“Windy music & heat in the House” The failure to reform the House of Lords in 1719

In the spring of 1719 the government introduced a measure for reforming the House of Lords. By its provisions the size of the peerage of Great Britain was to be frozen, while the Scots were to be allotted 25 hereditary peerages in place of the 16 elected ones they currently held. It failed but in the following session the same measure was brought back again. … Continue reading “Windy music & heat in the House” The failure to reform the House of Lords in 1719

Tobacco Fraud and the Prorogation of April 1707

In the latest blog for the Georgian Lords, Dr Stuart Handley, senior research fellow in the Lords 1715-90 section, considers how an unexpected prorogation around the time of the Union was employed to attempt to secure the passage of much-needed legislation Prorogations have been much in the news of late, but they are a common occurrence in parliamentary history. Parliament is prorogued at the end … Continue reading Tobacco Fraud and the Prorogation of April 1707

Ich bin in meinem Herzen Englisch: Could George I speak English?

George I’s linguistic weakness was supposedly the reason for the preference shown to his German advisors over most English politicians, who were for the most part similarly limited in their knowledge of foreign languages. Continue reading Ich bin in meinem Herzen Englisch: Could George I speak English?

Henry Bennet, earl of Arlington: a Restoration Politician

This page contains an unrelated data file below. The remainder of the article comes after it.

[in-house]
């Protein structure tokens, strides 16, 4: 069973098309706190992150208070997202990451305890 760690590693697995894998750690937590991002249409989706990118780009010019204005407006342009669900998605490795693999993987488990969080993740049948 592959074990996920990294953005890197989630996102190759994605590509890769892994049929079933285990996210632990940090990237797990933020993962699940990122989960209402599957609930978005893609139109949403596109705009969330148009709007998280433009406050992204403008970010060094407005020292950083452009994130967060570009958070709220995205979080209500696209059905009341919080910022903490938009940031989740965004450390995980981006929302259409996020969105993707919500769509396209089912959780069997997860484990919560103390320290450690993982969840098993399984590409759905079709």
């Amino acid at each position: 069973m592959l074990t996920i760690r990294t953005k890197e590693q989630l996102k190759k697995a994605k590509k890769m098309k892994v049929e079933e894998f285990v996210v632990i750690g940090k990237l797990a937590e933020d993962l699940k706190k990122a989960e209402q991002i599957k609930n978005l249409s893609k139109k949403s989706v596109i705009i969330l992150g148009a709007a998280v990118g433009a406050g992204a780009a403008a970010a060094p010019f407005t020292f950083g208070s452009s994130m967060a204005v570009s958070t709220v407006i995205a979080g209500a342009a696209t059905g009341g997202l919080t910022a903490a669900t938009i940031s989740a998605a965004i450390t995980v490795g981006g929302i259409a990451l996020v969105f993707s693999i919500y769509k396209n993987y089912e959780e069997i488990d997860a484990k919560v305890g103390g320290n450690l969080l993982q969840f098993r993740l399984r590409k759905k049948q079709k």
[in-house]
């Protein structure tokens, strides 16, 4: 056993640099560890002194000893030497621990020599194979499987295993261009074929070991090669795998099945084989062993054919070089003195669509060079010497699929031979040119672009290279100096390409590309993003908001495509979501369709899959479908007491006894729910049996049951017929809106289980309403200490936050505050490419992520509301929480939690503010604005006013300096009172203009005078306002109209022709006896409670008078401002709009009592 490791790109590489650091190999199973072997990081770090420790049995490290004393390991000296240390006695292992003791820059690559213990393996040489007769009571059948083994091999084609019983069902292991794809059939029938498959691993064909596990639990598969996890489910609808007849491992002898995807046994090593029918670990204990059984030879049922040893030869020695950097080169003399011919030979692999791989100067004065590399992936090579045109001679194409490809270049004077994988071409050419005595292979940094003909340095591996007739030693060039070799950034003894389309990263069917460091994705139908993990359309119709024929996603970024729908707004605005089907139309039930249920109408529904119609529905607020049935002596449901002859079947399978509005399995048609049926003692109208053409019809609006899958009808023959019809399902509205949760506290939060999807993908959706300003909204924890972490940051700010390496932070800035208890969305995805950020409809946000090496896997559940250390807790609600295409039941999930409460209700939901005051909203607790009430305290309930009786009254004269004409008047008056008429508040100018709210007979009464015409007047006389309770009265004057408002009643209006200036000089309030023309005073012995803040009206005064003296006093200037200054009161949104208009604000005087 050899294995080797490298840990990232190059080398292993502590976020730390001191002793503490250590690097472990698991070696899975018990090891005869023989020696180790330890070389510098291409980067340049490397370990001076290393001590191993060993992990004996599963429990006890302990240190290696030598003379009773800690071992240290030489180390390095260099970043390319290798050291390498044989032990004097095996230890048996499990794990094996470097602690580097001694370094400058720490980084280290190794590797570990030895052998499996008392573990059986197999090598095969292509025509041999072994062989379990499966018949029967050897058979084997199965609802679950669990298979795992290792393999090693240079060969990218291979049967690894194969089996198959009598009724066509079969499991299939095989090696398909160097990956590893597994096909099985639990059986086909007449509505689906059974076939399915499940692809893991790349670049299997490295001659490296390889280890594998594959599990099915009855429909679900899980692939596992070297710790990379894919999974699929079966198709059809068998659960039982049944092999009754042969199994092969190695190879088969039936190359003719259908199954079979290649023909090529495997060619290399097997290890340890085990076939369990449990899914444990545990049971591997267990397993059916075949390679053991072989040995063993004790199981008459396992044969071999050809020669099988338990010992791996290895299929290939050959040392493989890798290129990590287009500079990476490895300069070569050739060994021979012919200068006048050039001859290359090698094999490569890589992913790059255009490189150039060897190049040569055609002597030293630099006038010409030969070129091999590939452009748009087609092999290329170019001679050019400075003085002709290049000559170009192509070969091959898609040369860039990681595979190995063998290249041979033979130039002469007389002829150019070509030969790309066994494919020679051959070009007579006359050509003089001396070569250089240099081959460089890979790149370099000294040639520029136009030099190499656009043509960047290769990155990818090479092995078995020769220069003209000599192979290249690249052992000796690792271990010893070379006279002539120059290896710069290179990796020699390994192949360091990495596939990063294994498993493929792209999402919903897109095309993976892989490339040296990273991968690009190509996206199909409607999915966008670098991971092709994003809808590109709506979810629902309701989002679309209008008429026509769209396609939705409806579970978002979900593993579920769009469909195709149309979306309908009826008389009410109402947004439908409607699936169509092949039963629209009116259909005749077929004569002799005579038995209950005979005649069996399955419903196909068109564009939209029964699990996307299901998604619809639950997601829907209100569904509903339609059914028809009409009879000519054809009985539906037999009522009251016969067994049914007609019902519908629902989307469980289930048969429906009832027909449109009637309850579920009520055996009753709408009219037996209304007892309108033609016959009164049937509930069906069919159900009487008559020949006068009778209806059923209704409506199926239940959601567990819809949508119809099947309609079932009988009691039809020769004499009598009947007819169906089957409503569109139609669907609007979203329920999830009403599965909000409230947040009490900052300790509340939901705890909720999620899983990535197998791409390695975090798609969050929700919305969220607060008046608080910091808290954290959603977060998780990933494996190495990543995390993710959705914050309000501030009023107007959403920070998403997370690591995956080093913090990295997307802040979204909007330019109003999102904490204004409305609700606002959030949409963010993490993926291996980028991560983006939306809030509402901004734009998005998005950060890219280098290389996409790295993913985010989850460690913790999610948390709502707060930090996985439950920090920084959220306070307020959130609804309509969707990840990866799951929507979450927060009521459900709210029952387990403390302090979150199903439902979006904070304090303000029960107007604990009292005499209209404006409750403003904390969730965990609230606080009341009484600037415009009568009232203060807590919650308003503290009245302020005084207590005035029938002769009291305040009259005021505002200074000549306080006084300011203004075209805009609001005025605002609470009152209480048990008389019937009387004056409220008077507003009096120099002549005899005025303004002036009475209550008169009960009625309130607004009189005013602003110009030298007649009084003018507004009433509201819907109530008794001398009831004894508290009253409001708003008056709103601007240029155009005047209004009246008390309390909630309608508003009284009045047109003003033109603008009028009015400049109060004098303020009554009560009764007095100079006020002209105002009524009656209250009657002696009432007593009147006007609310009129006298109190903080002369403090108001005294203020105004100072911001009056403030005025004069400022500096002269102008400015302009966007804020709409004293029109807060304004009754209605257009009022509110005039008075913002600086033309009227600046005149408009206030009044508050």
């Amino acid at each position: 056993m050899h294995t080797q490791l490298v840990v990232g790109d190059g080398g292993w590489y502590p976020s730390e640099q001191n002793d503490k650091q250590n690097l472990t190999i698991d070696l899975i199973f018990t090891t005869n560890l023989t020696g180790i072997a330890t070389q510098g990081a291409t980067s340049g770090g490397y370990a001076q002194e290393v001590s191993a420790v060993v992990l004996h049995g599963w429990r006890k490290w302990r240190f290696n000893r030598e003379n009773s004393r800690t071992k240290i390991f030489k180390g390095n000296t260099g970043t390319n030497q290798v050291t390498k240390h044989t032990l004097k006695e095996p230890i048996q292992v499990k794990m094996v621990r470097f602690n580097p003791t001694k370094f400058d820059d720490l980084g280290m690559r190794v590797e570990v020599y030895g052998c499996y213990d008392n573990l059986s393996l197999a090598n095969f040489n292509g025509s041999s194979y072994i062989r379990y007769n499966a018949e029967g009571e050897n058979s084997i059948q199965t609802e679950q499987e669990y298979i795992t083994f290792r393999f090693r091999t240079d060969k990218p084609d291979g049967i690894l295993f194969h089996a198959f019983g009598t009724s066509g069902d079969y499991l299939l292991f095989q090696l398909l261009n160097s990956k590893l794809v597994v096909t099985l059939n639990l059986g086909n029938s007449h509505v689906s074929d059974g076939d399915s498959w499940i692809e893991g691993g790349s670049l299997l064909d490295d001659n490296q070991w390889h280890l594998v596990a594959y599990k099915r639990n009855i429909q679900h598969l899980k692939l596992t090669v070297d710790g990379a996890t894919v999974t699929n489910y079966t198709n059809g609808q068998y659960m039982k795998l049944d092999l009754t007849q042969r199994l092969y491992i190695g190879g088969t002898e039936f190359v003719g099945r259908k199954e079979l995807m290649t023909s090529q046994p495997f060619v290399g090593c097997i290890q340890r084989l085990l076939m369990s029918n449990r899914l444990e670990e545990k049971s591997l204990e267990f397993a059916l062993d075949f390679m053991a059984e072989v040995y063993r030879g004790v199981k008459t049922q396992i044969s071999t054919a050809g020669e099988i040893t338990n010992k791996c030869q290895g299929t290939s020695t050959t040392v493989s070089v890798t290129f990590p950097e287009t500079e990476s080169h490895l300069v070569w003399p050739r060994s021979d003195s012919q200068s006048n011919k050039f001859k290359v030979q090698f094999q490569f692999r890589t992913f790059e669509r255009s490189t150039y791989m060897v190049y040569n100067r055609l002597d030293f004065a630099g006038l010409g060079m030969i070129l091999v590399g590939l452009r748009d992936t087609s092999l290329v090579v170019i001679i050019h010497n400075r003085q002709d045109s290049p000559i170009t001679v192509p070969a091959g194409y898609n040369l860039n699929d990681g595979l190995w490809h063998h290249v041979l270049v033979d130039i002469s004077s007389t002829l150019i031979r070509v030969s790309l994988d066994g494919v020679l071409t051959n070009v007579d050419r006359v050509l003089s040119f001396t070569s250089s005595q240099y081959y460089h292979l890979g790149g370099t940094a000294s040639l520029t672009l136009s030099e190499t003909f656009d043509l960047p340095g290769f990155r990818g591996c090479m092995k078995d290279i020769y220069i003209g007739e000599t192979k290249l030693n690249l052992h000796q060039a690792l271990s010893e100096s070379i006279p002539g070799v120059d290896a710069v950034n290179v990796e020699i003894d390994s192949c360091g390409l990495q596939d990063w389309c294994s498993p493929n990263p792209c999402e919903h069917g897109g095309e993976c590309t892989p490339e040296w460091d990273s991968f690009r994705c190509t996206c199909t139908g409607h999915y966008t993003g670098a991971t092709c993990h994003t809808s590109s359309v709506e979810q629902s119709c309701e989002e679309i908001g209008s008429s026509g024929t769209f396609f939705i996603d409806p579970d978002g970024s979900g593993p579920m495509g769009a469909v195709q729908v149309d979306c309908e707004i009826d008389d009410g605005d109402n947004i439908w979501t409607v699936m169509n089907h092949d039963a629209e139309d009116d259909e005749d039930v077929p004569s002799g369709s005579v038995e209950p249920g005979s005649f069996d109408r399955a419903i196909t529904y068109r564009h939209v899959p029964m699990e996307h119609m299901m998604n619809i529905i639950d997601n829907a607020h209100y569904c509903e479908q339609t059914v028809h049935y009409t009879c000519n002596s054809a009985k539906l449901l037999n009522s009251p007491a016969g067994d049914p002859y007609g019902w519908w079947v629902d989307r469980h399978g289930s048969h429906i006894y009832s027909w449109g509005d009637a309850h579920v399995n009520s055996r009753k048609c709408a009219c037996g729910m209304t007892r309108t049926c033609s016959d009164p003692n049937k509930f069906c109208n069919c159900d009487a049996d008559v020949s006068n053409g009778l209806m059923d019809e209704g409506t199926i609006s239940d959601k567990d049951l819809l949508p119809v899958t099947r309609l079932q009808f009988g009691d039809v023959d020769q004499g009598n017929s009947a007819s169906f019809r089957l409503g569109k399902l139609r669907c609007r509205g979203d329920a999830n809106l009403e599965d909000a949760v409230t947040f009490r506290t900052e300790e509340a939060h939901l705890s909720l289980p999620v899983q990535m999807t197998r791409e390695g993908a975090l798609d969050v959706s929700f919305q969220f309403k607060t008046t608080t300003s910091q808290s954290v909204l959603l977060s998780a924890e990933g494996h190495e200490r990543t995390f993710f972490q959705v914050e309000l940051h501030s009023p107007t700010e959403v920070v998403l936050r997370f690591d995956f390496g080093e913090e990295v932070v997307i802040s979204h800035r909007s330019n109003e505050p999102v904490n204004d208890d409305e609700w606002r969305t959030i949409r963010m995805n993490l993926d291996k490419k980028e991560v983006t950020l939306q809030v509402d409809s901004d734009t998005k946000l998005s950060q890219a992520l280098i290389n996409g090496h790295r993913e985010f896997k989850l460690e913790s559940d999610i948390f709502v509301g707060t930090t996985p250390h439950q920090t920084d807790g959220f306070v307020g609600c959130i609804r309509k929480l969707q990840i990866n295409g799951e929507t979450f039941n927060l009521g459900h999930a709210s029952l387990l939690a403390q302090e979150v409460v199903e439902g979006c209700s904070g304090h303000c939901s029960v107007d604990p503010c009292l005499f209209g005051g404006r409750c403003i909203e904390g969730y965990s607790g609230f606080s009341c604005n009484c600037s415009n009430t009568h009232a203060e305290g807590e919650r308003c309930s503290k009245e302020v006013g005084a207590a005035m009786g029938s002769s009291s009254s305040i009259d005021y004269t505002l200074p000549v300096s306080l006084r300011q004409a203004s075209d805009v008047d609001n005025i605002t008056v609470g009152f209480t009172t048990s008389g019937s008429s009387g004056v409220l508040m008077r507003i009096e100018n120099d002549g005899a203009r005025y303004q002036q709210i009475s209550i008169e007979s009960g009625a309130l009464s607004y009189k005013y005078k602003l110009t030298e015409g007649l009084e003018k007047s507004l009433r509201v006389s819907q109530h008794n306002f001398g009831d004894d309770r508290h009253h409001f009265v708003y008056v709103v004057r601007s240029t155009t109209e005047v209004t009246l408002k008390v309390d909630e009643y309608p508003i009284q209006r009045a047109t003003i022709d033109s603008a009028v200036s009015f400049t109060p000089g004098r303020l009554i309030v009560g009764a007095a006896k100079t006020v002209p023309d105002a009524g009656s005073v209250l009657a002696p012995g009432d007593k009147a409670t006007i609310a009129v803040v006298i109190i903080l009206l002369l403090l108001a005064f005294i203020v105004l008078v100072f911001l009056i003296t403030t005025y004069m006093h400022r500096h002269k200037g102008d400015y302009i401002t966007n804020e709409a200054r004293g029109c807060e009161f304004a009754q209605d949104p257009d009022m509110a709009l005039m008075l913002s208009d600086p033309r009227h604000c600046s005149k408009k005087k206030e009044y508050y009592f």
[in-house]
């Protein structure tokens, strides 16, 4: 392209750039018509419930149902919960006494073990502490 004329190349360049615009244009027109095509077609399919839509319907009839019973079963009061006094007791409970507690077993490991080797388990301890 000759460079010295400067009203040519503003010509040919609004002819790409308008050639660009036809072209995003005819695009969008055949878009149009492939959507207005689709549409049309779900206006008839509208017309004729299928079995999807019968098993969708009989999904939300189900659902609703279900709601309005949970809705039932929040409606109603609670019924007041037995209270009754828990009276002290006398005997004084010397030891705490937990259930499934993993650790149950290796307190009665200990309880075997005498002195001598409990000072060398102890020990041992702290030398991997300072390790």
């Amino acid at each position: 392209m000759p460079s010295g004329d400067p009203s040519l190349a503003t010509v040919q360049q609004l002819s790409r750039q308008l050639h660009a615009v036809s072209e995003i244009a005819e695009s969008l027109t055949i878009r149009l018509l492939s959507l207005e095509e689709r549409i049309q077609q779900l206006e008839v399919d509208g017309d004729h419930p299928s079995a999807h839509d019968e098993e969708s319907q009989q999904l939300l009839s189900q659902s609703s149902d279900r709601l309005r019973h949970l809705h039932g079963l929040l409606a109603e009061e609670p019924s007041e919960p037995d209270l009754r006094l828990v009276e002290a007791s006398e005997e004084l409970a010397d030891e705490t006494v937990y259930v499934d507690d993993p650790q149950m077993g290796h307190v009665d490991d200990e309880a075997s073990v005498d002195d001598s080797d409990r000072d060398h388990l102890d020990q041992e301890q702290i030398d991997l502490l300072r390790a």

Our last Parliaments, Politics and People seminar at the IHR was given by Alan Marshall from Bath Spa University, and considered the political role of the important Restoration politician and key member of the CABAL ministry, Henry Bennet, earl of Arlington This paper dealt with aspects of the political life of Sir Henry Bennet, earl of Arlington, who has been frequently criticized as a statesman. … Continue reading Henry Bennet, earl of Arlington: a Restoration Politician

The politics of the royal bedchamber: what The Favourite does (and does not) tell us about party, Parliament and the court of Queen Anne

In this latest blog for the Georgian Lords, Dr Charles Littleton offers some insights into the political background of the world presented in the award-winning movie The Favourite. The critical reception that has greeted Yorgos Lanthimos’s film provides an excellent opportunity to re-examine the role of politics and the court in the reign of Queen Anne, a critical time in the development of the British … Continue reading The politics of the royal bedchamber: what The Favourite does (and does not) tell us about party, Parliament and the court of Queen Anne

From ‘my charming angel’ to ‘a fool and tool of a party’: The love letters of Mrs Sarah Sidney to Baron Ossulston

In this latest blog post for the Georgian Lords, Dr Charles Littleton, senior research fellow on the Lords 1715-1790 section, considers a surprise find among the personal papers of a Whig peer in the early years of the eighteenth century. Historical gems can turn up in unexpected places and in initially unpromising sources. Charles Bennet, 2nd Baron Ossulston, is a case in point. In the … Continue reading From ‘my charming angel’ to ‘a fool and tool of a party’: The love letters of Mrs Sarah Sidney to Baron Ossulston

Reporting the House of Lords 1660-1832

The latest blog from the Georgian Lords reports back from last month’s conference of the British Society for Eighteenth Century Studies in Oxford, which members of the section attended to speak about the project. A month has now passed since members of the House of Lords 1715-90 project, in company with Dr Paul Seaward, attended the annual conference of the British Society for Eighteenth Century … Continue reading Reporting the House of Lords 1660-1832